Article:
Australia’s energy transition has truly reached a tipping point.
This year’s AFR Energy and Climate Summit was a headline grabber, perhaps more so than ever.
The future energy mix and the place of coal, gas, renewables, hydrogen and nuclear was unpacked throughout the day.
Our CEO Adam Powick set the scene in his opening remarks noting climate action is rapidly emerging as one of the most important strategic considerations for Australian leaders today.
We need bold and aspirational targets for carbon reduction and energy transition, we need to work as a connected ecosystem to tackle climate change and we need to actively encourage, stimulate and drive climate technology innovation.
Head of Deloitte Access Economics Pradeep Philip presented the economic & environmental case for action.
There is a clear choice. While there are great challenges and the transition won’t be costless, there is a great reward if we take action in terms of jobs and economic benefit.
The Business Council of Australia’s Tim Reed acknowledged the shift by his organisation predicated on the demand for action by its membership, Australian industry leaders who are for the main on the path to decarbonisation, with their own targets set and the transition already underway. A business-led transition is driving change & commitment to more aspirational targets.
Federal Energy Minister Angus Taylor stopped short of a commitment to net zero emissions but it’s clear the government is about to move on this as the Prime Minister Scott Morrison declared on the day of the summit it’s a case of how and not if.
Mr Taylor rightly said business has a clear responsibility to step and be accountable by providing reliable energy to customers and delivering on its promises to reduce emissions.
There’s a lot of talk about net zero in the headlines but the minister says Australia needs to focus on the “net” in net zero emissions to protect Australia’s export industries, with a need to examine carbon capture storage, carbon sequestration and gas-generated hydrogen, along with a gas-led recovery.
NSW Energy Minister and newly minted Treasurer Matt Kean and Victorian Energy Minister Lily Ambrosio talked to their states policies.
There were converging views as to the timing of the exit of coal from the energy mix going forward. Mr Kean said it will remain in the grid beyond 2030 and Energy Security Board chair Kerry Schott predicts coal-power will disappear from the National Electricity Market by the mid-2030s, if not earlier.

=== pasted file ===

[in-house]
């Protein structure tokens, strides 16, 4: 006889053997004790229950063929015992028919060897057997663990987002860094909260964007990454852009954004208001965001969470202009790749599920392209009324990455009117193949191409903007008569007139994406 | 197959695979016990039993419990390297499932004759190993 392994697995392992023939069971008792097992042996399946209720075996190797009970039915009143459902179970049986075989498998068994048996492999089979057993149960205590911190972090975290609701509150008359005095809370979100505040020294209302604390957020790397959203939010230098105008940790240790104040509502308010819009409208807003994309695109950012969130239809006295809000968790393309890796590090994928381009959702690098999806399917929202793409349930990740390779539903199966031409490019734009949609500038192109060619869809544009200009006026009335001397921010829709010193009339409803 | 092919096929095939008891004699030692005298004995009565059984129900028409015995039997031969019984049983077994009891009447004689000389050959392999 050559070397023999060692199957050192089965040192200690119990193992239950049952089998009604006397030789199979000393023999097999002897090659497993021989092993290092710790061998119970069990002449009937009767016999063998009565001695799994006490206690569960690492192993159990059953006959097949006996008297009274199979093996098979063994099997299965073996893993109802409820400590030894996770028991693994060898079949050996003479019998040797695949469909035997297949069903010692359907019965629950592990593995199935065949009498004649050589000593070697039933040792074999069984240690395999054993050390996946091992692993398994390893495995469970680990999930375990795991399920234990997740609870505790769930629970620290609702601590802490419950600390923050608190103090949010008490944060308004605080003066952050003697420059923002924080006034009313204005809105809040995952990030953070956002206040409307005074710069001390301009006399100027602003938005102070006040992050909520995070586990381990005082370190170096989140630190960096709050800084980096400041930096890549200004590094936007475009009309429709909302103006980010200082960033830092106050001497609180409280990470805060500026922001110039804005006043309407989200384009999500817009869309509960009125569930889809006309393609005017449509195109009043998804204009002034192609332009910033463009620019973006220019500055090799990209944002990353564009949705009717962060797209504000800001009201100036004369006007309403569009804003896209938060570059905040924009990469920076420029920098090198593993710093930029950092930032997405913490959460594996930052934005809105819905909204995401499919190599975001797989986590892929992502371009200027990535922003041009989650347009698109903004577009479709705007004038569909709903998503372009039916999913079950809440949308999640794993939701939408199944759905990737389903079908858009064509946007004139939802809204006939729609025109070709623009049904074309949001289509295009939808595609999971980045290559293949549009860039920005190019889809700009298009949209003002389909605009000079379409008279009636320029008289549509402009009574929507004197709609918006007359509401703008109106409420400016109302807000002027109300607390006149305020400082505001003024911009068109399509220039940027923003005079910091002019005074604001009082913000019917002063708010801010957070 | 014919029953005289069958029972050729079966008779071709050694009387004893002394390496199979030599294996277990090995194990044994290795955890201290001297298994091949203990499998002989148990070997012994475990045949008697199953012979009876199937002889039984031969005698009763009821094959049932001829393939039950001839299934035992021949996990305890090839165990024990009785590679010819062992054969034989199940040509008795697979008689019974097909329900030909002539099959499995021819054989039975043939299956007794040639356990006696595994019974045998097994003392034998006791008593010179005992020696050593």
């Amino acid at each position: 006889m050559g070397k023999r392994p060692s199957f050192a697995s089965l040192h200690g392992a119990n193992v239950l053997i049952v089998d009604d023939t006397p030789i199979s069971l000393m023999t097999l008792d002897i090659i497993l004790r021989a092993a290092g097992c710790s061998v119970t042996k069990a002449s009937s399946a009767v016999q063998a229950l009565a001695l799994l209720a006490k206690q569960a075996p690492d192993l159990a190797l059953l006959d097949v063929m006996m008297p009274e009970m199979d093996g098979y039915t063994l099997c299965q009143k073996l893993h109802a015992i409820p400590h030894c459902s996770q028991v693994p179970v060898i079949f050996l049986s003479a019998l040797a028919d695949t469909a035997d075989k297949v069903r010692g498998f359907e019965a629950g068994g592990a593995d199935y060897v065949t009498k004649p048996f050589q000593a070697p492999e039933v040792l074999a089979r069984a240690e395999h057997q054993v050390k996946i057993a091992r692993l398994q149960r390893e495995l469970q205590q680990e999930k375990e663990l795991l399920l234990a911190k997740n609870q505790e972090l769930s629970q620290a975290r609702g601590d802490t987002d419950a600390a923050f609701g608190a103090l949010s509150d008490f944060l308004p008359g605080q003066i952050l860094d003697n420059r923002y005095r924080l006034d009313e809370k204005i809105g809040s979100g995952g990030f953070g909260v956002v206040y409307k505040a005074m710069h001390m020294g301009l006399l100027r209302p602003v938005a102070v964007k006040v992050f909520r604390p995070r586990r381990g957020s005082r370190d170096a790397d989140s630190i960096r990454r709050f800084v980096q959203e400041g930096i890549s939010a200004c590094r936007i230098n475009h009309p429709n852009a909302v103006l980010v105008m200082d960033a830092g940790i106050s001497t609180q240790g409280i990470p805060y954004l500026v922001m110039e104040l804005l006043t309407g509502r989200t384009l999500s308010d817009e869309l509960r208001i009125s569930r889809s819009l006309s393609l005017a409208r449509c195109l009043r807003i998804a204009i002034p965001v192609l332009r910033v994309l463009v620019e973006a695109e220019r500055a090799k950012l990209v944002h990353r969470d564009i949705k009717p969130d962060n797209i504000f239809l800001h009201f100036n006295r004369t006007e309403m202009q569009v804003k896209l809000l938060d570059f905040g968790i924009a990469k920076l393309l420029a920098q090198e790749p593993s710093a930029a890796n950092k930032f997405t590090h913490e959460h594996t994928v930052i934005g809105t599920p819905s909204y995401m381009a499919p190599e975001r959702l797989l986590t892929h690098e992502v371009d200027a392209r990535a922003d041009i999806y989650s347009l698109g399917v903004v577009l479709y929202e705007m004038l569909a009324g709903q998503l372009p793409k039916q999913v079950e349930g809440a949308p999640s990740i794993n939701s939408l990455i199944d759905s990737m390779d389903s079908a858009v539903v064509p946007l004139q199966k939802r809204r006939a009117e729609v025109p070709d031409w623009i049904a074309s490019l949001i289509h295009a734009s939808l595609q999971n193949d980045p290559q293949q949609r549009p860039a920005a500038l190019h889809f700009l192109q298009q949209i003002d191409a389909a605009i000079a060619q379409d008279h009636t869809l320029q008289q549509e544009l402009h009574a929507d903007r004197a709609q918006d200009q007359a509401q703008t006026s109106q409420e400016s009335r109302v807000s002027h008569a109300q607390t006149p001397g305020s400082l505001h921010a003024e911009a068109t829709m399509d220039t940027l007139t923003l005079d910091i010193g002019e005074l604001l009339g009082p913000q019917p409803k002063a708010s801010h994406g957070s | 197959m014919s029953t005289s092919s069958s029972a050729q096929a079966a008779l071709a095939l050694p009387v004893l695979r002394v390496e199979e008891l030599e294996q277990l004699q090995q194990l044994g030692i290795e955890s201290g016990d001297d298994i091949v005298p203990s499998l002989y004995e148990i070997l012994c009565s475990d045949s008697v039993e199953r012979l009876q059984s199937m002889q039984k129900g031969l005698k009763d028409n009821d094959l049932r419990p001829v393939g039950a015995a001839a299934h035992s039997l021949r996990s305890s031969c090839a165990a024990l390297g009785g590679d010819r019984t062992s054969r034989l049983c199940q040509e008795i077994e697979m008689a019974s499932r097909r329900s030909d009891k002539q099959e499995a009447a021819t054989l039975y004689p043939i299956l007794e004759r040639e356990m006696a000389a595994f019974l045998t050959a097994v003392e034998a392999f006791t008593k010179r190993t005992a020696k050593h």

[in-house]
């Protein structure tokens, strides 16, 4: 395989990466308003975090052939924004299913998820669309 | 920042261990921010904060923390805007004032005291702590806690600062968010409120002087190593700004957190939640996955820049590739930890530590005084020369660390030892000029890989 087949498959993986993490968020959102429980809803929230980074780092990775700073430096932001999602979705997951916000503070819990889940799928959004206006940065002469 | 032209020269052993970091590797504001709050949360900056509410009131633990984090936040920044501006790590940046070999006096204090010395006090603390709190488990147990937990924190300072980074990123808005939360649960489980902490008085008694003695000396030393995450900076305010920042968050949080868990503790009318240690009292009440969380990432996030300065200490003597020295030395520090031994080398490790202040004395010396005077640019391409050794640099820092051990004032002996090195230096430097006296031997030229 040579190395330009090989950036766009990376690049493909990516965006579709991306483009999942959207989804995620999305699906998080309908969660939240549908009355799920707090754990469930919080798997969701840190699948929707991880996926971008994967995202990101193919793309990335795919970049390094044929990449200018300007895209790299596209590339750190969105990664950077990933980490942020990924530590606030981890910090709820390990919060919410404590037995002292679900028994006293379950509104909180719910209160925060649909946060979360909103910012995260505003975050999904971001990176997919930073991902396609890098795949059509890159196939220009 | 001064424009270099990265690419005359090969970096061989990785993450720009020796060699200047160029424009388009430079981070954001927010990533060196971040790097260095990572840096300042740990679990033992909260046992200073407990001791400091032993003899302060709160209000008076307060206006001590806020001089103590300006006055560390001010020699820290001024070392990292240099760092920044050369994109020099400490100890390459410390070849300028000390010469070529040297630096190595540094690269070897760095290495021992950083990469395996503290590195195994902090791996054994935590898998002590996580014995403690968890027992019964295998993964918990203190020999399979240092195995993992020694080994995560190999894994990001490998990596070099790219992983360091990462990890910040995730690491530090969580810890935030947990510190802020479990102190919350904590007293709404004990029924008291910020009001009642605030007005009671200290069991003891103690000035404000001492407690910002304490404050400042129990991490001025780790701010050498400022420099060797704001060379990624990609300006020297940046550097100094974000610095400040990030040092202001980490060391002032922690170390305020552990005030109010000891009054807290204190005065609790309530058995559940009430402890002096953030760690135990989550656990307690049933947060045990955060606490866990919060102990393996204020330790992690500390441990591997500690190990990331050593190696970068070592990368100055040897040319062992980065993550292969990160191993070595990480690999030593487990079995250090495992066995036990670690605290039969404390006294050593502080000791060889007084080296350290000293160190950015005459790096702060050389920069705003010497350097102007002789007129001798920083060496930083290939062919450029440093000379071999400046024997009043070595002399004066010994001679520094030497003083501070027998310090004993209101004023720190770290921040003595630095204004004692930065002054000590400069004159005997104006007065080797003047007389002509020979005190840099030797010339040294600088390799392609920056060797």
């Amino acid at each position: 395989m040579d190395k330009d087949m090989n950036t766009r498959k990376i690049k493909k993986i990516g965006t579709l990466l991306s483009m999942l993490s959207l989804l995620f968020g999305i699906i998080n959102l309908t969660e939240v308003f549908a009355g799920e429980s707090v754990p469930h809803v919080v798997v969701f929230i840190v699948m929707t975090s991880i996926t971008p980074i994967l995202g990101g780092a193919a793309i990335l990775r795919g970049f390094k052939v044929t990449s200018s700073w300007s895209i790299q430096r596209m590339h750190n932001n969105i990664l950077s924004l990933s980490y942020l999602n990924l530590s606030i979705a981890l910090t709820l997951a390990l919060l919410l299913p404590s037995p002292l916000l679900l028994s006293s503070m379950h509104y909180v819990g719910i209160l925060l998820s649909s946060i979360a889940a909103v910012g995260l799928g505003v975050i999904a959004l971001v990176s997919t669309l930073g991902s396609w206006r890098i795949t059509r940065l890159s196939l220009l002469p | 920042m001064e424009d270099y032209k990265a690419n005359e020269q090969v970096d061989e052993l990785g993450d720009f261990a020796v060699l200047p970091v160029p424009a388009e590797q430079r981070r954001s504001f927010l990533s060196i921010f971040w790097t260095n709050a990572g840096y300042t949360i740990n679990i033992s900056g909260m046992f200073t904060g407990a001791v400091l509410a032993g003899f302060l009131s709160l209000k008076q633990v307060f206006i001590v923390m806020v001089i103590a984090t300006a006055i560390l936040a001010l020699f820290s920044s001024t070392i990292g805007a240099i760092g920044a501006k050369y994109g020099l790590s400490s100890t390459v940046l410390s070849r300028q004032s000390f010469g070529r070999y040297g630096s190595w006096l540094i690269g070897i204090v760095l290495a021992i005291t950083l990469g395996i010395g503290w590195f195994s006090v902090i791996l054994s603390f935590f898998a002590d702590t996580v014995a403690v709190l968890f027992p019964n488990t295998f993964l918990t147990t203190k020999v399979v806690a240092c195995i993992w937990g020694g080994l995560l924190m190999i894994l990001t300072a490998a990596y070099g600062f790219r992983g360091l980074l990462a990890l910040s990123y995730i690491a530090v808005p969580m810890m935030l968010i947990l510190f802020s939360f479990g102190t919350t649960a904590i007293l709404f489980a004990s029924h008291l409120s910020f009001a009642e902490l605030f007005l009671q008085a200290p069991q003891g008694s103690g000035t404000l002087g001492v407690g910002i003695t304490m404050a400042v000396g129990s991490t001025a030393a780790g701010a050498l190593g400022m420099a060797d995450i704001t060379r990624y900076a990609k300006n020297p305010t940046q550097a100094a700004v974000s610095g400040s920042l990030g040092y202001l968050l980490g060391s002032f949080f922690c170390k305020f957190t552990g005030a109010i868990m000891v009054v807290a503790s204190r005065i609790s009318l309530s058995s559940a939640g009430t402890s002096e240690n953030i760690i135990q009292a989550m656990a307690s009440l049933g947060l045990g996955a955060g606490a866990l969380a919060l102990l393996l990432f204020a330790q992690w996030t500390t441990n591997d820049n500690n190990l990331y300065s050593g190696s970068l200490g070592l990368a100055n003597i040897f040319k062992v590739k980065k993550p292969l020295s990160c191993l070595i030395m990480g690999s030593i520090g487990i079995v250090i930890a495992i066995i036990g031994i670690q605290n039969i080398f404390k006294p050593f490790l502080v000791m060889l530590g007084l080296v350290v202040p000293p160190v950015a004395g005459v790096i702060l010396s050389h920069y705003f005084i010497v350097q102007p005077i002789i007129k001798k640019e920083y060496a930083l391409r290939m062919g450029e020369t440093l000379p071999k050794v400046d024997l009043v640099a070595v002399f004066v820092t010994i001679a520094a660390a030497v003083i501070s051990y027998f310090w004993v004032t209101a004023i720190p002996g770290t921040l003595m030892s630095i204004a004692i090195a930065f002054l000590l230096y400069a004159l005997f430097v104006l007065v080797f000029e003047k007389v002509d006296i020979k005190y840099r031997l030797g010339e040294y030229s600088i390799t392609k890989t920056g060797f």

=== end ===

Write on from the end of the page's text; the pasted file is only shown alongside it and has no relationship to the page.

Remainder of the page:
Santos chief Kevin Gallagher pushed back against the suggestion new gas projects should not be supported to achieve net zero.
Renewables and the ambitious Sun Cable project which would use the latest technology and innovation to deliver renewable energy to Singapore & the Southeast Asian markets was also examined.
Sun Cable’s David Griffin says the Australia Asia Powerlink can be delivered right now with existing technology but the challenge is to design a system to deliver what the customer wants.
His aim is to have the technology ready for when they start building the moonshot project, with electricity at the right price, resilience and reliability the key focus.
As the price of renewables continues to drop, coal will inevitably be abandoned as soaring prices of coal accelerate its demise, in the view of climate action champion Mike Cannon-Brookes.
His view is the higher energy prices go, the more the adoption of renewable energy projects will accelerate.
The panel discussion The new energy consumer highlighted the need to protect consumers from electricity price spike, with AGL Customer Service boss Christine Corbett reflecting on the difficulty in balancing the energy transition and prices.
Scope 3 emissions impact the whole supply chain and dealing with the issue by 2030 remains a great challenge.
Senex CEO Ian Davies said scope three emissions are a global problem that needs to be fixed together.
Deloitte Partner Angela Jaric ran us through the consumer segments – green tech adopters, costs conscious baby boomers, green conscious renters, comfort seekers and the unengaged taking in a Deloitte survey of consumers.
Most consumers fall into the cost-conscious baby boomers and green conscious renters categories.
Yet ten per cent of small business and household consumers remain on the highest default power plan despite engagement by energy companies offering better deals.
Basically customers want simple, reliable and affordable energy.
And the big question is who pays for the transition?
That is perhaps the most significant challenge in all of this as we set our sights toward bold targets.
And the conversation doesn’t finish as the curtain fell on another successful summit.
It will be front and centre for energy producers and consumers, who are increasingly producers of rooftop solar, alike.
AEMO’s Daniel Westerman said rooftop solar systems now provide energy equivalent to nine Hazelwood power stations into the grid. Integration in both the challenge and the opportunity.
His view is collaborative co-design will deliver reliable, affordable energy today while meeting the needs of the future.
There is much to consider as we increasingly move toward net-zero ambitions.